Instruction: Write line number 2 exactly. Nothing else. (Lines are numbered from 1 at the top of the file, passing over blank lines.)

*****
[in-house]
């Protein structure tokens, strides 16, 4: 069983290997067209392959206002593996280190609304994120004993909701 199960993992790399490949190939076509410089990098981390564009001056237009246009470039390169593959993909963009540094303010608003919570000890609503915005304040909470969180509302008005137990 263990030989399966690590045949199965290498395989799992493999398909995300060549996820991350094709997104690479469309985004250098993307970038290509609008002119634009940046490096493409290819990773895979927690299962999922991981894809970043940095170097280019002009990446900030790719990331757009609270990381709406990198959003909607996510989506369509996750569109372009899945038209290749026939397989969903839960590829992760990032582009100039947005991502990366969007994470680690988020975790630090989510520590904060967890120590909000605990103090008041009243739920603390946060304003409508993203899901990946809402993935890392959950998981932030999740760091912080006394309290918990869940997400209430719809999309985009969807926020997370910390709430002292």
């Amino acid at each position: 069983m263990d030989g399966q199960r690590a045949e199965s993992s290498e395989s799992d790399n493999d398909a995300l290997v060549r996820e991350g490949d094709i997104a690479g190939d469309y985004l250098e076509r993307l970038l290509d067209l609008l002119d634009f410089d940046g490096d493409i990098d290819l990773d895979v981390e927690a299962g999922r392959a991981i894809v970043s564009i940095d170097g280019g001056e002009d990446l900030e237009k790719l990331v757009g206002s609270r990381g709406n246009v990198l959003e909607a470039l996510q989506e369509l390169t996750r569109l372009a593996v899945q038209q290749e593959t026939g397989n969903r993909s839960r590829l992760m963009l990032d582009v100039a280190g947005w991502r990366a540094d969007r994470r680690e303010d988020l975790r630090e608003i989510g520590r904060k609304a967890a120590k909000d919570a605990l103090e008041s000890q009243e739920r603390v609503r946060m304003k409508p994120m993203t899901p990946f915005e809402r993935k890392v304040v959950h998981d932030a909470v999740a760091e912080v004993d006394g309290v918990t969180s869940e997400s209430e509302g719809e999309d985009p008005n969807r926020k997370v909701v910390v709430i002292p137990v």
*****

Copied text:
């Protein structure tokens, strides 16, 4: 069983290997067209392959206002593996280190609304994120004993909701 199960993992790399490949190939076509410089990098981390564009001056237009246009470039390169593959993909963009540094303010608003919570000890609503915005304040909470969180509302008005137990 263990030989399966690590045949199965290498395989799992493999398909995300060549996820991350094709997104690479469309985004250098993307970038290509609008002119634009940046490096493409290819990773895979927690299962999922991981894809970043940095170097280019002009990446900030790719990331757009609270990381709406990198959003909607996510989506369509996750569109372009899945038209290749026939397989969903839960590829992760990032582009100039947005991502990366969007994470680690988020975790630090989510520590904060967890120590909000605990103090008041009243739920603390946060304003409508993203899901990946809402993935890392959950998981932030999740760091912080006394309290918990869940997400209430719809999309985009969807926020997370910390709430002292």